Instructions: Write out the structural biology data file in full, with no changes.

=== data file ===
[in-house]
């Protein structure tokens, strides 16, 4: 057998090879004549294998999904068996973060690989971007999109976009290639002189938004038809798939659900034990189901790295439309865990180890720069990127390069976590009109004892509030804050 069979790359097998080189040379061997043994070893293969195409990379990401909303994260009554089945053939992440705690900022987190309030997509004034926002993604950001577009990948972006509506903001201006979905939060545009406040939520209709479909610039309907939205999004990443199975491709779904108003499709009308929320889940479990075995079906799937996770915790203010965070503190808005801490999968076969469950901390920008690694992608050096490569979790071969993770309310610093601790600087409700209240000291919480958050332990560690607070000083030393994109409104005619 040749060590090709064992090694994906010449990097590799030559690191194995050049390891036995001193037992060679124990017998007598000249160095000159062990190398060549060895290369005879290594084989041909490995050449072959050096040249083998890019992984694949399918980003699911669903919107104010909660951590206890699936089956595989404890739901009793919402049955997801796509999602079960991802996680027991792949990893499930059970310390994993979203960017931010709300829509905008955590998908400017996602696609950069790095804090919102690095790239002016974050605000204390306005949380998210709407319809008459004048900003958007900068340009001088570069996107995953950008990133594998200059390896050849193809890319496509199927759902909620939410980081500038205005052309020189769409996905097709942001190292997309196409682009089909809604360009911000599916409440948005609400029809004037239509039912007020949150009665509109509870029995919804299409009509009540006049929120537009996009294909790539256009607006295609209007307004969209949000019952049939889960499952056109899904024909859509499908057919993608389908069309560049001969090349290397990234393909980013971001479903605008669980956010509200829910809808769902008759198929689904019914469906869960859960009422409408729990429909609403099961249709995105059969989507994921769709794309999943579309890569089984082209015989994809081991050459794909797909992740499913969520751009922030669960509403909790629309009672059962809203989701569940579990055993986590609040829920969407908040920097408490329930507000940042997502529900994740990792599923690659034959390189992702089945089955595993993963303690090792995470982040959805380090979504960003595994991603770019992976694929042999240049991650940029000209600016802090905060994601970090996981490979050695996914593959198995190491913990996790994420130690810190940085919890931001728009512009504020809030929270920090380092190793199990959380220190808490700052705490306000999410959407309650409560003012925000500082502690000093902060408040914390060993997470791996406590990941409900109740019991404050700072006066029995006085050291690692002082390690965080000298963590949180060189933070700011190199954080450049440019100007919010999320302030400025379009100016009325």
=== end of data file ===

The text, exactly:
[in-house]
């Protein structure tokens, strides 16, 4: 057998090879004549294998999904068996973060690989971007999109976009290639002189938004038809798939659900034990189901790295439309865990180890720069990127390069976590009109004892509030804050 069979790359097998080189040379061997043994070893293969195409990379990401909303994260009554089945053939992440705690900022987190309030997509004034926002993604950001577009990948972006509506903001201006979905939060545009406040939520209709479909610039309907939205999004990443199975491709779904108003499709009308929320889940479990075995079906799937996770915790203010965070503190808005801490999968076969469950901390920008690694992608050096490569979790071969993770309310610093601790600087409700209240000291919480958050332990560690607070000083030393994109409104005619 040749060590090709064992090694994906010449990097590799030559690191194995050049390891036995001193037992060679124990017998007598000249160095000159062990190398060549060895290369005879290594084989041909490995050449072959050096040249083998890019992984694949399918980003699911669903919107104010909660951590206890699936089956595989404890739901009793919402049955997801796509999602079960991802996680027991792949990893499930059970310390994993979203960017931010709300829509905008955590998908400017996602696609950069790095804090919102690095790239002016974050605000204390306005949380998210709407319809008459004048900003958007900068340009001088570069996107995953950008990133594998200059390896050849193809890319496509199927759902909620939410980081500038205005052309020189769409996905097709942001190292997309196409682009089909809604360009911000599916409440948005609400029809004037239509039912007020949150009665509109509870029995919804299409009509009540006049929120537009996009294909790539256009607006295609209007307004969209949000019952049939889960499952056109899904024909859509499908057919993608389908069309560049001969090349290397990234393909980013971001479903605008669980956010509200829910809808769902008759198929689904019914469906869960859960009422409408729990429909609403099961249709995105059969989507994921769709794309999943579309890569089984082209015989994809081991050459794909797909992740499913969520751009922030669960509403909790629309009672059962809203989701569940579990055993986590609040829920969407908040920097408490329930507000940042997502529900994740990792599923690659034959390189992702089945089955595993993963303690090792995470982040959805380090979504960003595994991603770019992976694929042999240049991650940029000209600016802090905060994601970090996981490979050695996914593959198995190491913990996790994420130690810190940085919890931001728009512009504020809030929270920090380092190793199990959380220190808490700052705490306000999410959407309650409560003012925000500082502690000093902060408040914390060993997470791996406590990941409900109740019991404050700072006066029995006085050291690692002082390690965080000298963590949180060189933070700011190199954080450049440019100007919010999320302030400025379009100016009325």